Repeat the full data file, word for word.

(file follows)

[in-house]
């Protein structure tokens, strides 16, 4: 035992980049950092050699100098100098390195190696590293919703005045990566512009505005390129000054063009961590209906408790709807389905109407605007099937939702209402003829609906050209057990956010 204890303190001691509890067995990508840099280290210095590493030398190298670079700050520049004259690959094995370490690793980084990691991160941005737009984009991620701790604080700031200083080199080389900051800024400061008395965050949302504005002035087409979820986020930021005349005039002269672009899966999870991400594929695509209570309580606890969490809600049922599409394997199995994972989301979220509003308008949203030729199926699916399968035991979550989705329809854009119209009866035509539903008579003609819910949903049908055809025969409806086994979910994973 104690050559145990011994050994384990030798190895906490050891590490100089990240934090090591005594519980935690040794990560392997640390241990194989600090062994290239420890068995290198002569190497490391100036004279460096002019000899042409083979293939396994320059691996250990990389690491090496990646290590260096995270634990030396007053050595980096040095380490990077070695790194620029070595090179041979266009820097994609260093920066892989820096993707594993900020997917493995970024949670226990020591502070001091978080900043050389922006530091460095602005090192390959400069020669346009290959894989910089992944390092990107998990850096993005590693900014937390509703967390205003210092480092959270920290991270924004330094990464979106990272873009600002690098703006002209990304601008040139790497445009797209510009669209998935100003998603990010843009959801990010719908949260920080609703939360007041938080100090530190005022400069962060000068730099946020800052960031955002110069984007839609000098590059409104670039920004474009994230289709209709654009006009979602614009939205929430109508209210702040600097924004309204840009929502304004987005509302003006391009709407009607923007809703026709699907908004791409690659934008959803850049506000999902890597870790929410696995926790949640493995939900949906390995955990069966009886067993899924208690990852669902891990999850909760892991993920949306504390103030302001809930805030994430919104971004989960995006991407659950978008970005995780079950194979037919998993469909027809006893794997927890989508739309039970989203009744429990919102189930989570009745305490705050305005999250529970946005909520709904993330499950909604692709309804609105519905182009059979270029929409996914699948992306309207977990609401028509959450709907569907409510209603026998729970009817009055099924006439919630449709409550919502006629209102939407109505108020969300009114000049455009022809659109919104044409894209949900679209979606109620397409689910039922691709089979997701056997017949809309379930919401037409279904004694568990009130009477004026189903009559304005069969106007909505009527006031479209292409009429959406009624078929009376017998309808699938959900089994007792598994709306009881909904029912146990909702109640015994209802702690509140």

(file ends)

[in-house]
């Protein structure tokens, strides 16, 4: 035992980049950092050699100098100098390195190696590293919703005045990566512009505005390129000054063009961590209906408790709807389905109407605007099937939702209402003829609906050209057990956010 204890303190001691509890067995990508840099280290210095590493030398190298670079700050520049004259690959094995370490690793980084990691991160941005737009984009991620701790604080700031200083080199080389900051800024400061008395965050949302504005002035087409979820986020930021005349005039002269672009899966999870991400594929695509209570309580606890969490809600049922599409394997199995994972989301979220509003308008949203030729199926699916399968035991979550989705329809854009119209009866035509539903008579003609819910949903049908055809025969409806086994979910994973 104690050559145990011994050994384990030798190895906490050891590490100089990240934090090591005594519980935690040794990560392997640390241990194989600090062994290239420890068995290198002569190497490391100036004279460096002019000899042409083979293939396994320059691996250990990389690491090496990646290590260096995270634990030396007053050595980096040095380490990077070695790194620029070595090179041979266009820097994609260093920066892989820096993707594993900020997917493995970024949670226990020591502070001091978080900043050389922006530091460095602005090192390959400069020669346009290959894989910089992944390092990107998990850096993005590693900014937390509703967390205003210092480092959270920290991270924004330094990464979106990272873009600002690098703006002209990304601008040139790497445009797209510009669209998935100003998603990010843009959801990010719908949260920080609703939360007041938080100090530190005022400069962060000068730099946020800052960031955002110069984007839609000098590059409104670039920004474009994230289709209709654009006009979602614009939205929430109508209210702040600097924004309204840009929502304004987005509302003006391009709407009607923007809703026709699907908004791409690659934008959803850049506000999902890597870790929410696995926790949640493995939900949906390995955990069966009886067993899924208690990852669902891990999850909760892991993920949306504390103030302001809930805030994430919104971004989960995006991407659950978008970005995780079950194979037919998993469909027809006893794997927890989508739309039970989203009744429990919102189930989570009745305490705050305005999250529970946005909520709904993330499950909604692709309804609105519905182009059979270029929409996914699948992306309207977990609401028509959450709907569907409510209603026998729970009817009055099924006439919630449709409550919502006629209102939407109505108020969300009114000049455009022809659109919104044409894209949900679209979606109620397409689910039922691709089979997701056997017949809309379930919401037409279904004694568990009130009477004026189903009559304005069969106007909505009527006031479209292409009429959406009624078929009376017998309808699938959900089994007792598994709306009881909904029912146990909702109640015994209802702690509140």